#lambda #types

lambda-runtime-types

Common structures for lambda architecture

23 releases

0.6.13 Jan 8, 2023
0.6.12 Oct 30, 2022
0.6.11 Sep 25, 2022
0.6.8 Jul 24, 2022
0.3.2 Nov 6, 2021

#204 in Data structures

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178 downloads per month

MIT/Apache

52KB
783 lines

lambda-runtime-types

This crate provides types and traits to simplify the creation of lambda functions in rust. It provides Event and Return types and specific Runners for various lambda types.

Basic Lambda with no shared data

Creating a normal lambda is very easy. First create a type which implements Runner and then use it either in the exec or exec_tokio function:

struct Runner;

#[async_trait::async_trait]
impl<'a> lambda_runtime_types::Runner<'a, (), (), ()> for Runner {
    async fn run(shared: &'a (), event: lambda_runtime_types::LambdaEvent<'a, ()>) -> anyhow::Result<()> {
        // Run code on every invocation
        Ok(())
    }

    async fn setup(_region: &'a str) -> anyhow::Result<()> {
        // Setup logging to make sure that errors are printed
        Ok(())
    }
}

pub fn main() -> anyhow::Result<()> {
    lambda_runtime_types::exec_tokio::<_, _, Runner, _>()
}

Available lambda types

There are various modules which predefined Event and Return types and Runner traits specialised for differnet lambda usages. Check out the modules for examples or their usage.

Custom Event and Return types

If the predefined types are not enough, custom types can be used as long as types for events implement serde::Deserialize and return types implement serde::Serialize.

#[derive(serde::Deserialize, Debug)]
struct Event {
    #[serde(flatten)]
    attributes: std::collections::HashMap<String, serde_json::Value>,
}

#[derive(serde::Serialize, Debug)]
struct Return {
    data: std::borrow::Cow<'static, str>,
}

struct Runner;

#[async_trait::async_trait]
impl<'a> lambda_runtime_types::Runner<'a, (), Event, Return> for Runner {
    async fn run(shared: &'a (), event: lambda_runtime_types::LambdaEvent<'a, Event>) -> anyhow::Result<Return> {
        println!("{:?}", event);
        Ok(Return {
            data: event
                .event
                .attributes
                .get("test")
                .and_then(|a| a.as_str())
                .map(ToOwned::to_owned)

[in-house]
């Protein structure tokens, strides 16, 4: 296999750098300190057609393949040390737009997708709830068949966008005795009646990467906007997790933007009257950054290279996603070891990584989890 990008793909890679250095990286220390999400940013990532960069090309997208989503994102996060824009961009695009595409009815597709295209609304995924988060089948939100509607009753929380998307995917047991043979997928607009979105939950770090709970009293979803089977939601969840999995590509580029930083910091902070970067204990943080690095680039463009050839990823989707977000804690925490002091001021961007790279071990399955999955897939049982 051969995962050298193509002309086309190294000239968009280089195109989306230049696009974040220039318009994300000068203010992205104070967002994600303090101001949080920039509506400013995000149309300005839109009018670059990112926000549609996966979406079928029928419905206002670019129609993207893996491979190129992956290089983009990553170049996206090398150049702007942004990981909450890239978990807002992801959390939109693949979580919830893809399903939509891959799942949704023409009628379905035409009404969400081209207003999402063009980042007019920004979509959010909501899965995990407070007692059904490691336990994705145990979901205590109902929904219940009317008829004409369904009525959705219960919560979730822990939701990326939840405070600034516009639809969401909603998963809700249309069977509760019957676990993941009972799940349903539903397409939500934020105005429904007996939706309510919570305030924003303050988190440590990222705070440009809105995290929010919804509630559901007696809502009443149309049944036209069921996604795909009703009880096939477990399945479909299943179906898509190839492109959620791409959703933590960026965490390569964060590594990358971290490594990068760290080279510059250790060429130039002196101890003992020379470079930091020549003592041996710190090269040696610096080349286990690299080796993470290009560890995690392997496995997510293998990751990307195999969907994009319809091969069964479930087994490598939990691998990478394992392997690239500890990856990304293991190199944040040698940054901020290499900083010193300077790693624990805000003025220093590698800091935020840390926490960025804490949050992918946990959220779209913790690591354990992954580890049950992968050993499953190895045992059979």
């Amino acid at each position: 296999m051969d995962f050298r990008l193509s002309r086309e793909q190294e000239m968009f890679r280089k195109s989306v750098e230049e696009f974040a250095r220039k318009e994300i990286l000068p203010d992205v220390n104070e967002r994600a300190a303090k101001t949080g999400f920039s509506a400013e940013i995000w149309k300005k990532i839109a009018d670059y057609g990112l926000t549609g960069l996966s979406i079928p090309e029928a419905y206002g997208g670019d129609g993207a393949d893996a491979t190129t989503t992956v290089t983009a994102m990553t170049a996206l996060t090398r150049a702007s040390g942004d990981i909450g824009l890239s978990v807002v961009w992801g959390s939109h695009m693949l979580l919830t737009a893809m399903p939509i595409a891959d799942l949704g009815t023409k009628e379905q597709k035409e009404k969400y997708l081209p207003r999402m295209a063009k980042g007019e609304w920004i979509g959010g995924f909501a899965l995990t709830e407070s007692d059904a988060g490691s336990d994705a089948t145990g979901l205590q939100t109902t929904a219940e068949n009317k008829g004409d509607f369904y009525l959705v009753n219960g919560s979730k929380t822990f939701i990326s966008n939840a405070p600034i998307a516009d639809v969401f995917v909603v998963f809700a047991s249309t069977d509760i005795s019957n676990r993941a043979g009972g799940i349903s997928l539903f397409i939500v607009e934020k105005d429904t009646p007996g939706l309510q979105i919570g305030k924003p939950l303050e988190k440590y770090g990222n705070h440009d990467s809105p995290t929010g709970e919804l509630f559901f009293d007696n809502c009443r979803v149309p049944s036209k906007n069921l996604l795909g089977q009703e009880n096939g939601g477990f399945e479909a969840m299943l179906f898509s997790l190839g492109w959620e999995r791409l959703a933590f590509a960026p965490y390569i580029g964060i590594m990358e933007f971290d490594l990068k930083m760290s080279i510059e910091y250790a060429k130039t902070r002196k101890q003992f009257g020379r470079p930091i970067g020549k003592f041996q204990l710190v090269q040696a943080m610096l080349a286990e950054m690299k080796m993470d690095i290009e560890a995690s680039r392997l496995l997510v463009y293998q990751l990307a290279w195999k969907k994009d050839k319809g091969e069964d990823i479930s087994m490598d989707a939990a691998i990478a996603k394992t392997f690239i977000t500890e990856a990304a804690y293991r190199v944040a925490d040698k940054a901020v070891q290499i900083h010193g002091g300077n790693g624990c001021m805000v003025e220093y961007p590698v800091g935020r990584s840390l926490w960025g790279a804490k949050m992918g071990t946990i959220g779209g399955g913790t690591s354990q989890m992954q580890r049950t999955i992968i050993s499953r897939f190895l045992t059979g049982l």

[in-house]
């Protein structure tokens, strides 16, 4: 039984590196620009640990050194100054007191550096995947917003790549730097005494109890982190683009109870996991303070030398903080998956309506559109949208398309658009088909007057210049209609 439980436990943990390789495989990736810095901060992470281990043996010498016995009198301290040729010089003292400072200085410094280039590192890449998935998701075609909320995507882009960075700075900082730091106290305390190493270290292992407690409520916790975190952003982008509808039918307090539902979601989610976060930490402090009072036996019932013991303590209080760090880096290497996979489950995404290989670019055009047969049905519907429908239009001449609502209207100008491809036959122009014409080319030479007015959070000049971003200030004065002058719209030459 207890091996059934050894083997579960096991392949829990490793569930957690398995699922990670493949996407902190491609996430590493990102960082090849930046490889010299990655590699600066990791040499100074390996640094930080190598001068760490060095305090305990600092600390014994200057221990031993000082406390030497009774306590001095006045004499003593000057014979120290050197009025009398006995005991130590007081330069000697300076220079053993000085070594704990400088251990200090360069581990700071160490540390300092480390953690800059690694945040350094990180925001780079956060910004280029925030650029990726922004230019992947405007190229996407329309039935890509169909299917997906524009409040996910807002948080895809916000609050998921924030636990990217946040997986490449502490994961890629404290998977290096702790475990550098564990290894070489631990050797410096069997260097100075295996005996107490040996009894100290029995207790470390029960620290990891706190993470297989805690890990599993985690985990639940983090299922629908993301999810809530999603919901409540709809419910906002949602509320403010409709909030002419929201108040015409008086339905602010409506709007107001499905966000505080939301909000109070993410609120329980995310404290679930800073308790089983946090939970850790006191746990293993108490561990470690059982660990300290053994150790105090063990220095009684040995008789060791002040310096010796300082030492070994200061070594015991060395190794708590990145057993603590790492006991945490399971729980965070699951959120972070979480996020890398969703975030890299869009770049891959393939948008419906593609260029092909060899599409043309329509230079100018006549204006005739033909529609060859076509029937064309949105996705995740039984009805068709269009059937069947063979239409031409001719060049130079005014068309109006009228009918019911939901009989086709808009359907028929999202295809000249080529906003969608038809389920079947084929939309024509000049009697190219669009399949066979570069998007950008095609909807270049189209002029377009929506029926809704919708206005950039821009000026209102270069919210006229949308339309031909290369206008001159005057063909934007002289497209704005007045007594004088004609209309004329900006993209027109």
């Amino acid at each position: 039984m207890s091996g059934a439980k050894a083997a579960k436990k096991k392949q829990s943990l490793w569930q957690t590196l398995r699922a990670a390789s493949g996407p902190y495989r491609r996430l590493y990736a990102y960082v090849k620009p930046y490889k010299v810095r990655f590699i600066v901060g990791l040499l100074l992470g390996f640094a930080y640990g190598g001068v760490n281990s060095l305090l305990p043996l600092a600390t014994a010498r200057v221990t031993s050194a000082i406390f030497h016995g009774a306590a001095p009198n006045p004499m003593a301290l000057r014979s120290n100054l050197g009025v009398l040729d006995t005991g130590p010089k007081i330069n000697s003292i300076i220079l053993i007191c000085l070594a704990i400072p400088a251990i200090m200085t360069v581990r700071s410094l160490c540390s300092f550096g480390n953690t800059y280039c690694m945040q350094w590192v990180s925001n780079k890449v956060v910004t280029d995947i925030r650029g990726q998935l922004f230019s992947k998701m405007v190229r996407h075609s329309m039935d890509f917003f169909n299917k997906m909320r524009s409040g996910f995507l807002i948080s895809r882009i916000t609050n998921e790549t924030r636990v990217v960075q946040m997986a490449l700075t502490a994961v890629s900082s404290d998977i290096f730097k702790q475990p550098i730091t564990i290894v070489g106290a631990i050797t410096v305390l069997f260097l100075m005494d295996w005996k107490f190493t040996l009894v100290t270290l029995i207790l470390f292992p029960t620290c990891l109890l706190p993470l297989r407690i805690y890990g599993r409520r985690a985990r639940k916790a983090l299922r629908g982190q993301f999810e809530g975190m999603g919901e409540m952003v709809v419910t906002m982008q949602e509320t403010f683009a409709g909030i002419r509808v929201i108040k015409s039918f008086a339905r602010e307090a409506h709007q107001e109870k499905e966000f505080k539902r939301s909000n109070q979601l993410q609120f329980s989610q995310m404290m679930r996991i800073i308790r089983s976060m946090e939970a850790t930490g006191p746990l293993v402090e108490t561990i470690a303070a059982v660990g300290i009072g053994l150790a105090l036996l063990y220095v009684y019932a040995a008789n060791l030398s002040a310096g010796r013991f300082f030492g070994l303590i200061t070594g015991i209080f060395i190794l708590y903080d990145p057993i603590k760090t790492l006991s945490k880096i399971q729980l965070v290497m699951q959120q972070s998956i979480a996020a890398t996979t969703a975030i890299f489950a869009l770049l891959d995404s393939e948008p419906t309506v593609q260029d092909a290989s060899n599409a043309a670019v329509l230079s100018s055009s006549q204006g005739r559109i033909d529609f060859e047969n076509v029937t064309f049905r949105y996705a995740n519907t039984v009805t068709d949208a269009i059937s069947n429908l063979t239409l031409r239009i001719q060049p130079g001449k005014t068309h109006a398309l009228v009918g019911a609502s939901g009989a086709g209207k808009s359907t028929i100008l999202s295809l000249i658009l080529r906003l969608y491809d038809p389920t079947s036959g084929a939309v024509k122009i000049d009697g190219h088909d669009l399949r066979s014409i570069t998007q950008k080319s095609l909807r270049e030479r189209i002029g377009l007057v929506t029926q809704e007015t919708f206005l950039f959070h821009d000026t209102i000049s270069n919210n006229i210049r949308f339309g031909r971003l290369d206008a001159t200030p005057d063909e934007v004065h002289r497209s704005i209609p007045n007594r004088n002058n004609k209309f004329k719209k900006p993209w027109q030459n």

.map(Into::into)
                .unwrap_or_else(|| "none".into()),
        })
    }

    async fn setup(_region: &'a str) -> anyhow::Result<()> {
        // Setup logging to make sure that errors are printed
        Ok(())
    }
}

pub fn main() -> anyhow::Result<()> {
    lambda_runtime_types::exec_tokio::<_, _, Runner, _>()
}

Shared Data

With AWS Lambda, its possible to share data between invocations, as long as both invocations use the same runtime environment. To use this functinality, its possible to define a shared data type which will persist data by using Interior Mutability:

#[derive(Default)]
struct Shared  {
    invocations: tokio::sync::Mutex<u64>,
}

struct Runner;

#[async_trait::async_trait]
impl<'a> lambda_runtime_types::Runner<'a, Shared, (), ()> for Runner {
    async fn run(shared: &'a Shared, event: lambda_runtime_types::LambdaEvent<'a, ()>) -> anyhow::Result<()> {
        let mut invocations = shared.invocations.lock().await;
        *invocations += 1;
        Ok(())
    }

    async fn setup(_region: &'a str) -> anyhow::Result<Shared> {
        // Setup logging to make sure that errors are printed
        Ok(Shared::default())
    }
}

pub fn main() -> anyhow::Result<()> {
    lambda_runtime_types::exec_tokio::<_, _, Runner, _>()
}

Its important to know, that lambda execution evironments never run multiple invocations simultaneously. Its therefore possible to keep the mutex unlocked for the whole invocation as it will never block other invocations. Instead it is even recommended to do so, to make sure that there are no unnessary things slowing down lambda execution time.

Timeout handling

This crate implements a timeout handling logic. Normally, if a lambda runs into a timeout, it will not create an error, which then does not get propagated by on_error destinations.

To fix that, a timeout handler is setup, which will "fail" 100 miliseconds before the lambda would run into a timeout, creating an error which then is propagated. There is, however, no gurantee that this handler will fail in time. It will only work, when there are multiple tokio threads or when the main lambda code is currently awaiting, giving tokio the chance to switch tasks (or run them in parallel) and fail the execution.

Memory exhaustion

Another thing to consider when running lambdas is memory exhaustion. Unfortunatly it is not possible in rust to check the current memory usage. Therefore it is also not possible to fail before running into OOF. When running lambdas, it may be necessary to setup checks to verify that a lambda completed successfully, and did not run into OOF, as these errors also do not get propagated to on_error destinations.

License: MIT OR Apache-2.0

Dependencies

~6–22MB
~300K SLoC